Better education for a few chavs that suddenly have a revelation that they want to learn, or better education for the vast majority of people that already knew they wanted to? Now I know which one I'd choose, but let's face it, this government seems to love sucking up to the minorities.

The last time we had people (and I don't mean anomalies, I mean quite a lot of them) with high-level qualifications sweeping the streets was in the worst recession (to my knowledge) we've ever had where there were simply no other jobs to do. Does the government want every day to be like that or something?




Bs|Archaon

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#6 13 years ago

Also, something else to add. The article says that this is meant to prevent people leaving school with no qualifications or skills. Well excuse me, but what the hell have they been doing for the 12 years they've been at school? If people are coming out of school at 16 with no skills or qualifications then that is what they need to work on, not just hope that if they bolt on two years it'll all get better.




Emperor Benedictine

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#7 13 years ago
Bs|Archaon;3480123If people are coming out of school at 16 with no skills or qualifications then that is what they need to work on, not just hope that if they bolt on two years it'll all get better.

This is more or less my concern. If they failed to get qualifications by age sixteen it seems to be wishful thinking to expect two extra years in education or training to change anything. If they were prepared to put in the work required they would probably have done so of their own accord anyway.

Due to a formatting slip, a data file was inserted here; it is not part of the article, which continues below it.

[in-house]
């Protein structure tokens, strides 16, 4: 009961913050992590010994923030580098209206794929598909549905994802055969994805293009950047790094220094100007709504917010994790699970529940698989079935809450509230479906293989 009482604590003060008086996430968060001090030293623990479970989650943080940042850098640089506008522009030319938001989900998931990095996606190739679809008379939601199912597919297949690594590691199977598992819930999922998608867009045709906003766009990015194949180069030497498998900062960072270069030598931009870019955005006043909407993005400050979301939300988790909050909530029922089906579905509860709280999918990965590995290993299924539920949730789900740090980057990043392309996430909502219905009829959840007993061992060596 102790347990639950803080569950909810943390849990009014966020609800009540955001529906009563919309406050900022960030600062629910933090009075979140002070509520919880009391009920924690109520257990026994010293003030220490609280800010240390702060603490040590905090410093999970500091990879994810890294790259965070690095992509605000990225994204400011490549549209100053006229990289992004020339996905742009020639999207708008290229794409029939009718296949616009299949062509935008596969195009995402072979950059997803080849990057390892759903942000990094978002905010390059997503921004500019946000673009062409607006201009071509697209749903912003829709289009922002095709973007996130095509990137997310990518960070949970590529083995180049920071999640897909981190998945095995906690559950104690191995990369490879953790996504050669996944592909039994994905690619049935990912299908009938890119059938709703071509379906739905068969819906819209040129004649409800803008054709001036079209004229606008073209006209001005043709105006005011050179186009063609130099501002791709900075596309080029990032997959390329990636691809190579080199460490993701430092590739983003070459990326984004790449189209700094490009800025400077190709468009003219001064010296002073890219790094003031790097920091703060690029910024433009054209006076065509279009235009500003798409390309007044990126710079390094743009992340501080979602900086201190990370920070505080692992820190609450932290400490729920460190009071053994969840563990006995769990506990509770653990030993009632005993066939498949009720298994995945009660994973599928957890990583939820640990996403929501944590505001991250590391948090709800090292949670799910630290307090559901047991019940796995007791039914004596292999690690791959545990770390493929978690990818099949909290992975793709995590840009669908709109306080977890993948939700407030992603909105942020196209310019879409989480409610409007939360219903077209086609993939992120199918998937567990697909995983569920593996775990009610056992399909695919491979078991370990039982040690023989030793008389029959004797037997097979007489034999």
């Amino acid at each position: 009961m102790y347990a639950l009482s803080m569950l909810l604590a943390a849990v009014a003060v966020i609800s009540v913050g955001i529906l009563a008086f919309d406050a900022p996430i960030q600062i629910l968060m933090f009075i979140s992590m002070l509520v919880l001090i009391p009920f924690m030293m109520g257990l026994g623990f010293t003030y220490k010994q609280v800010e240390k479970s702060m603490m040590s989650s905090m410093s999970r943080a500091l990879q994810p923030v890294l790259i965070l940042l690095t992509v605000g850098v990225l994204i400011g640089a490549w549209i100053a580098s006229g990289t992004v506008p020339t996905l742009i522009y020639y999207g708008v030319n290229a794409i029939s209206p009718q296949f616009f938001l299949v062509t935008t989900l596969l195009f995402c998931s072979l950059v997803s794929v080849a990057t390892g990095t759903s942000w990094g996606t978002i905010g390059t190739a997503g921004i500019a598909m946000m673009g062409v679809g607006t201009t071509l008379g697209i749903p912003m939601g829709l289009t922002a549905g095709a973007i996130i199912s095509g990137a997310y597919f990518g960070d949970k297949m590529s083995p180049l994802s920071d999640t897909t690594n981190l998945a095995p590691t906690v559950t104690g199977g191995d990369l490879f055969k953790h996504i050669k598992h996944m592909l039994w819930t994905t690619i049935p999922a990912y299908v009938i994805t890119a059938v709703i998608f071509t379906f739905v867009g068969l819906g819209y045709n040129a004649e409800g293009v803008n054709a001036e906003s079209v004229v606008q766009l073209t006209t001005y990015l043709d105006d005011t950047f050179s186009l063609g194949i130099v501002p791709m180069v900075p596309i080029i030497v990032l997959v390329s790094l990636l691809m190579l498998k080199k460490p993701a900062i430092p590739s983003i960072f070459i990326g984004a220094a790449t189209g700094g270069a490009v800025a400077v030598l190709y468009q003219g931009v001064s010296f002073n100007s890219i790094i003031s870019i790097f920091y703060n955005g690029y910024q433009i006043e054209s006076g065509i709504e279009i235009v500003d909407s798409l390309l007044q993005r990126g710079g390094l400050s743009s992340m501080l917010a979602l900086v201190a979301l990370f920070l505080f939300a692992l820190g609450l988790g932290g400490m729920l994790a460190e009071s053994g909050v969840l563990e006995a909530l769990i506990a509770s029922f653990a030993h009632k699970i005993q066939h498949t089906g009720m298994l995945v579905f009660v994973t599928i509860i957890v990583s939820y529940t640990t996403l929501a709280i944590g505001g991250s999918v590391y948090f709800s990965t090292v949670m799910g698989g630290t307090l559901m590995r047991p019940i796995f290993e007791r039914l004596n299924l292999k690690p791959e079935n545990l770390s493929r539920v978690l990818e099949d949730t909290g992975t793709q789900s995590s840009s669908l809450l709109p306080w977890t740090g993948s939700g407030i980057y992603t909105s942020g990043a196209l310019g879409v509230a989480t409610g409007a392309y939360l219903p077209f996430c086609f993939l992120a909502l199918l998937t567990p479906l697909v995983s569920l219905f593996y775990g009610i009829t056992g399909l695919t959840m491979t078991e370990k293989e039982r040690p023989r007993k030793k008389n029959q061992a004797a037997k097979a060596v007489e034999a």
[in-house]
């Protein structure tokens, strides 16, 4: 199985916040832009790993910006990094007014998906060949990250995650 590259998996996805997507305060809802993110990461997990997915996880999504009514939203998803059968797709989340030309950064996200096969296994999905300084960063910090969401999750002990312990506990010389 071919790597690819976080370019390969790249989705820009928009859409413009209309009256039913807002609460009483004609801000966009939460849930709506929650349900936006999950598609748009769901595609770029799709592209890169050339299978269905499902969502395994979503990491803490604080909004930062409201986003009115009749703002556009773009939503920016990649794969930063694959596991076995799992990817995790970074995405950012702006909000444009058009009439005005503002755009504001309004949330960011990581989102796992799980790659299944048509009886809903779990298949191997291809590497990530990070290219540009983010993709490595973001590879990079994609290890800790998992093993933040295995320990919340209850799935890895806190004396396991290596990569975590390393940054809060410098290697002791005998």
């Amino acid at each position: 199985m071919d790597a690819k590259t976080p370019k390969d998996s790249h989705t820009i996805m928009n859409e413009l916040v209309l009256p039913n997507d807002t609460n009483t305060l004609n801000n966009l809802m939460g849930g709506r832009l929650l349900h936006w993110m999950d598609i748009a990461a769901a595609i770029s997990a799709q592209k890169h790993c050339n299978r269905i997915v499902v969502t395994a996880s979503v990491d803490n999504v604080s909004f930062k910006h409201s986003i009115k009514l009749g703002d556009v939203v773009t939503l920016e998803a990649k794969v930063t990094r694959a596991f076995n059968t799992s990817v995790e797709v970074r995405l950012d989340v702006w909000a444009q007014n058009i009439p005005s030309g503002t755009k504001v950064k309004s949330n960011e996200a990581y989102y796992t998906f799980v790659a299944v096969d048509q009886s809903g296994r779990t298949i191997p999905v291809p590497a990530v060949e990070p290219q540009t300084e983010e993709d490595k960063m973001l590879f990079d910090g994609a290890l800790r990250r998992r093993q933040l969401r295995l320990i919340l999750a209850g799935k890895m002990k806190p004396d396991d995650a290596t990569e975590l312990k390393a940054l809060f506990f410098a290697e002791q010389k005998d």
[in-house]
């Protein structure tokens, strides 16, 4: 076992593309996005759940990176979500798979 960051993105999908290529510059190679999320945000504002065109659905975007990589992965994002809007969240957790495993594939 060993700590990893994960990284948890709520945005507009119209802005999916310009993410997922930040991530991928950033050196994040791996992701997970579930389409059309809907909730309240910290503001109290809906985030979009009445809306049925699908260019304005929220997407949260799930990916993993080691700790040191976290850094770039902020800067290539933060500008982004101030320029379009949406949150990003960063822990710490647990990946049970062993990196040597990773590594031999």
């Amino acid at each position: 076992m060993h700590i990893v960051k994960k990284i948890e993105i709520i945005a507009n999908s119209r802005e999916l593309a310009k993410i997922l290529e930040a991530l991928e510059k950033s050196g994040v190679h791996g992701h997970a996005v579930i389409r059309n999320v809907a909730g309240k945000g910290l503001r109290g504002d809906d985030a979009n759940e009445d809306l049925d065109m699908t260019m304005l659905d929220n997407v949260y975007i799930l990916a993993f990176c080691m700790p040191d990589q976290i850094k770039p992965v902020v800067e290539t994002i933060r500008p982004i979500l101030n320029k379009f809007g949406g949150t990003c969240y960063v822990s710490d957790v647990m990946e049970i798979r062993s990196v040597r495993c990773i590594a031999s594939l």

Mr. Matt VIP Member

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#8 13 years ago

With the rise of rapidly developing economies like China and India, the UK has to go high-tech in order to compete on a global scale. The only way of doing that is by having a more highly educated work force, and I'm sorry to say that GCSEs alone won't cut it for much longer. However, as our education system is routinely producing illiterate and innumerate 'graduates' with depleted motivation and minor cases of clinical depression, I think a greater overhaul is required than simply making them stay there longer, which in the case of the latter two problems at least will only make things worse. Serious reforms are necessary in the areas of discipline, curriculum and testing.




Pethegreat VIP Member

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19th April 2004

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#9 13 years ago

Why let these people waste tax payer money? If they don't want to be there, let them leave. I don't see why I have to pay for people who don't want to be in school. If you have same or even less money available, but less kids, you are going to get a better eduction.

The only reason Europe does better than the US in test scores is the fact that they only test those who are college bound. If the US would do that, the scores would be even.

Education is a privilege, not a right.




Fear-No-Evil

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10th May 2005

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#10 13 years ago

I was lucky to get into Sixth Form. I just managed to get 4 grade C's or above, and they let me in on faith, seeing as I'm extremely quiet and boring when it comes to school (i.e. "well behaved"). Hell, I'm retaking my GCSE maths exam tommorow, which I will certainly fail again. The point is, if these people want to leave, let them, and if they don't, give them the chance to pass enough exams. I'm somewhere in the middle of those two categories :(